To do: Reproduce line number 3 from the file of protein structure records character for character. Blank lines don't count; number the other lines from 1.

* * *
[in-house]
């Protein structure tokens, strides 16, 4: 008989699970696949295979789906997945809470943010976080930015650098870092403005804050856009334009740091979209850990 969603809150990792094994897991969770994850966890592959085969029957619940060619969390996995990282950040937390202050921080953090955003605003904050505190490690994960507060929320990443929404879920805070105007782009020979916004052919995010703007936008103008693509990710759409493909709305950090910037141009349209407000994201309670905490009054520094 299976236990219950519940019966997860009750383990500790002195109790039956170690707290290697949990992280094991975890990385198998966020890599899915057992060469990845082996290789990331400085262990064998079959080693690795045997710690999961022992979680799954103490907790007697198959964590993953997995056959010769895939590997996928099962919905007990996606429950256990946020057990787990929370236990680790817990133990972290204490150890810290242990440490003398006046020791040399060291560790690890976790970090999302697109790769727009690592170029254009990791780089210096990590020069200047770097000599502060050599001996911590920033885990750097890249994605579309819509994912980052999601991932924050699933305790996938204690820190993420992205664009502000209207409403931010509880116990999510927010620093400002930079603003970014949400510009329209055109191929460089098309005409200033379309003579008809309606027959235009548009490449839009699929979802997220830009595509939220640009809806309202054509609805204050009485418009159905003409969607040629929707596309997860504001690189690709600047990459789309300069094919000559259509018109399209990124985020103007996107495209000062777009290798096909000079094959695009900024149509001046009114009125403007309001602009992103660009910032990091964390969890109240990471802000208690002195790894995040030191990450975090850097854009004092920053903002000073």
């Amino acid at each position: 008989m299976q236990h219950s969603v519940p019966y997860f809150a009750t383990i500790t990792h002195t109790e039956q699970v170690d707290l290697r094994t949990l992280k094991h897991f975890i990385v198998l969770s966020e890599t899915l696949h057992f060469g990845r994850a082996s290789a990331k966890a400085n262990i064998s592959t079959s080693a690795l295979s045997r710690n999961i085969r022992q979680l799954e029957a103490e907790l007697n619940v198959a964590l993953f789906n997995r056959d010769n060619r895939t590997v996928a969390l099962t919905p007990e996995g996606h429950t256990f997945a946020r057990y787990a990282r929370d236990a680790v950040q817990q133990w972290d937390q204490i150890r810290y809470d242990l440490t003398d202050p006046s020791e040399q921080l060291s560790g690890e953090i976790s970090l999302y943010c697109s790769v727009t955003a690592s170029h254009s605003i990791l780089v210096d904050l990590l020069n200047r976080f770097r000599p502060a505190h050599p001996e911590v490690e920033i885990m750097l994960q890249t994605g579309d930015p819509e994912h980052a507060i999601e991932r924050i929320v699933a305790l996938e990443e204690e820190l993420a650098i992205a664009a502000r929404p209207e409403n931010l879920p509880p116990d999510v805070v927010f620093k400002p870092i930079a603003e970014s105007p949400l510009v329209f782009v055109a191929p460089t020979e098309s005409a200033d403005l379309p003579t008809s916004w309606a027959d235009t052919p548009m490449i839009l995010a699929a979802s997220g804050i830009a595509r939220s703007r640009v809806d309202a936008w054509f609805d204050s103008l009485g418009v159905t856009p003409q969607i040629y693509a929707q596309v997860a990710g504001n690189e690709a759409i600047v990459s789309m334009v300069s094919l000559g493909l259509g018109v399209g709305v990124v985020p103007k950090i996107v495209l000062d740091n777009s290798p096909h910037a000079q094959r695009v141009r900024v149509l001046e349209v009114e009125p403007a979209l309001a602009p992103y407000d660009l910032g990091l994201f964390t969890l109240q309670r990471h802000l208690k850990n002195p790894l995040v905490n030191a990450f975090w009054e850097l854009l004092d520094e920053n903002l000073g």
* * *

């Amino acid at each position: 008989m299976q236990h219950s969603v519940p019966y997860f809150a009750t383990i500790t990792h002195t109790e039956q699970v170690d707290l290697r094994t949990l992280k094991h897991f975890i990385v198998l969770s966020e890599t899915l696949h057992f060469g990845r994850a082996s290789a990331k966890a400085n262990i064998s592959t079959s080693a690795l295979s045997r710690n999961i085969r022992q979680l799954e029957a103490e907790l007697n619940v198959a964590l993953f789906n997995r056959d010769n060619r895939t590997v996928a969390l099962t919905p007990e996995g996606h429950t256990f997945a946020r057990y787990a990282r929370d236990a680790v950040q817990q133990w972290d937390q204490i150890r810290y809470d242990l440490t003398d202050p006046s020791e040399q921080l060291s560790g690890e953090i976790s970090l999302y943010c697109s790769v727009t955003a690592s170029h254009s605003i990791l780089v210096d904050l990590l020069n200047r976080f770097r000599p502060a505190h050599p001996e911590v490690e920033i885990m750097l994960q890249t994605g579309d930015p819509e994912h980052a507060i999601e991932r924050i929320v699933a305790l996938e990443e204690e820190l993420a650098i992205a664009a502000r929404p209207e409403n931010l879920p509880p116990d999510v805070v927010f620093k400002p870092i930079a603003e970014s105007p949400l510009v329209f782009v055109a191929p460089t020979e098309s005409a200033d403005l379309p003579t008809s916004w309606a027959d235009t052919p548009m490449i839009l995010a699929a979802s997220g804050i830009a595509r939220s703007r640009v809806d309202a936008w054509f609805d204050s103008l009485g418009v159905t856009p003409q969607i040629y693509a929707q596309v997860a990710g504001n690189e690709a759409i600047v990459s789309m334009v300069s094919l000559g493909l259509g018109v399209g709305v990124v985020p103007k950090i996107v495209l000062d740091n777009s290798p096909h910037a000079q094959r695009v141009r900024v149509l001046e349209v009114e009125p403007a979209l309001a602009p992103y407000d660009l910032g990091l994201f964390t969890l109240q309670r990471h802000l208690k850990n002195p790894l995040v905490n030191a990450f975090w009054e850097l854009l004092d520094e920053n903002l000073g």